With Troops Gone, Preah Vihear Museum Pins Hope on Peace

sa’em district, Preah Vihear province – With the long-awaited withdrawal of hundreds of Thai and Cambodian troops from Preah Vihear temple on Wednes­day, attention is turning back to the majestic cliff-top sanctuary’s potential as a tourist attraction.

Government officials have long talked of getting more of the more than 1 million tourists who visit Ang­kor Wat each year to spend an extra few days for a trip to Preah Vihear, which sees only a tiny fraction of the tourists that its world-famous cousin does.

Since the last bout of fighting at Preah Vihear in February 2011, Unesco has revived restoration plans for the 11th-century temple, and the once-bumpy dirt road be­tween here and Siem Reap City is now fully paved.

Despite the potential, a new museum that is meant to help anchor the plans for Preah Vihear is out of money.

“We are facing a shortage

of money, which is why the util­ity systems and decorations have not been installed yet,” Chuch Phoe­ung, president of the

Na­­­tional Authority for Preah Vihear, said after Wednesday’s cere­mony here marking the troop withdrawal.

The government approved $300,000 to finish work at the museum, “but we are facing problems withdrawing the money be­cause the government budget is needed to pay for the most urgent projects, like the elections,” Mr. Phoeung said.

There are also a lack of hotels and other amenities in the area designed to attract tourists to what is one of the most picturesque temples in the country.

Tucked away behind a smattering of trees just off the main road through Thomacheat village,

a few kilometers from the base

of the road that winds up the

cliff to Preah Vihear temple, the Eco-Global Museum is easy to miss.

Past a pair of concrete nagas, an overgrown gravel path leads to the museum itself, cleverly laid out to mirror Preah Vihear temple with its four parallel, stand-alone exhibition halls connected by outdoor paths.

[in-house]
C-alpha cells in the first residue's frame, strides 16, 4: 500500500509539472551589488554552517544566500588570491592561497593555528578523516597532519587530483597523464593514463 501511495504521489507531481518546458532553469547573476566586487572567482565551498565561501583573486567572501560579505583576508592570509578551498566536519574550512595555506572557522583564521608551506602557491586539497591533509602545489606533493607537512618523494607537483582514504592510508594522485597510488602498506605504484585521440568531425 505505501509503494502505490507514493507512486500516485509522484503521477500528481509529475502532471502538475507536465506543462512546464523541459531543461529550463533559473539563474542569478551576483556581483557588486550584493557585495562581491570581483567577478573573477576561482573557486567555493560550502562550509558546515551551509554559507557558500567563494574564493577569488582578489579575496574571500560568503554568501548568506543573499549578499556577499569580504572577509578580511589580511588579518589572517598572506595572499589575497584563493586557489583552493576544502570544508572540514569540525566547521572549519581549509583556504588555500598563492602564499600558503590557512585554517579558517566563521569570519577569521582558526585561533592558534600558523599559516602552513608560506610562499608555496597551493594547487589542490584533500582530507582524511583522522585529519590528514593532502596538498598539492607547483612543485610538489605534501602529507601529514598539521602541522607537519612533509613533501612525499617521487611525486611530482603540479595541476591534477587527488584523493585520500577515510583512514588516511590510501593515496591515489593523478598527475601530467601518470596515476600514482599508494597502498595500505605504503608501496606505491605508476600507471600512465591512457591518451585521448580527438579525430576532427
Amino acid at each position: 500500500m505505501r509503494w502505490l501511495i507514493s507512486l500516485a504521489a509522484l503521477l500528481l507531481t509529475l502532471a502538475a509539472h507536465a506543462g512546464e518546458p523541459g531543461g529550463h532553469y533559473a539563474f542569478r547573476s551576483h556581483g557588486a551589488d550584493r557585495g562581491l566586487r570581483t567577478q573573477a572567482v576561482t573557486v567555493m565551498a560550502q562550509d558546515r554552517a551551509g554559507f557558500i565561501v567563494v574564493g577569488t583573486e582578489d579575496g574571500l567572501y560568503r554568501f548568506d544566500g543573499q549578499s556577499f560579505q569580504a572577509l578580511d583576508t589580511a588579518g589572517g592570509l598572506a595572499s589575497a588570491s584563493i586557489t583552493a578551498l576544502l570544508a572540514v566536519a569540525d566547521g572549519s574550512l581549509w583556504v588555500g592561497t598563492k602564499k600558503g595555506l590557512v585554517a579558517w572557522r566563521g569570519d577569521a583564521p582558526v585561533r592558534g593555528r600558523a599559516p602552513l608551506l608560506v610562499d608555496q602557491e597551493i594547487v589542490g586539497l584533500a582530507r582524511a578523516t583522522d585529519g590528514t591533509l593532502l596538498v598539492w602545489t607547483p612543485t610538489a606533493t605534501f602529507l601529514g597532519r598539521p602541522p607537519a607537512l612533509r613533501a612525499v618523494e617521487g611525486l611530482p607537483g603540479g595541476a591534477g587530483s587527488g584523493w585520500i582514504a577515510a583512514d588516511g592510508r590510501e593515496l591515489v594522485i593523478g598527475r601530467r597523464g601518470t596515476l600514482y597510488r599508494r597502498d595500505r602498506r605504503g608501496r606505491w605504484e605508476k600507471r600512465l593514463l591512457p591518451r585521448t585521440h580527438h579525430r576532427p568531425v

During a visit on Thursday, the halls stood dark and empty save for a few framed photographs of Preah Vihear and other Angkor-era temples.

The only signs of life came from a family that had moved into a wing of the museum’s last hall and kept the buildings clean.

Mr. Phoeung was vague about future exhibits at the museum, but he mentioned sculptures from the temple, examples of household items excavated from the area, and weapons made by the local Kuoy ethnic minority, as well as making good on the mu­seum’s name by adding a bo­tanical garden.

Though the main buildings have been waiting for the finishing touches since 2008, Mr. Phoeung sounded optimistic about opening the museum’s doors to the public some time in early 2013.

If and when the money does arrive to finish off the work, it will come on top of the $250,000 that Prime Minister Hun Sen and a Ja­panese foundation have donated toward the project already.

Cambodians will have free access to the temple and a re­duced rate for access to the mu­seum, Mr. Phoeung said, while foreign visitors will pay $2 or $3 for a single ticket giving them access to both the museum and the temple.

“We hope we can have at least 100 visitors per day,” he said.

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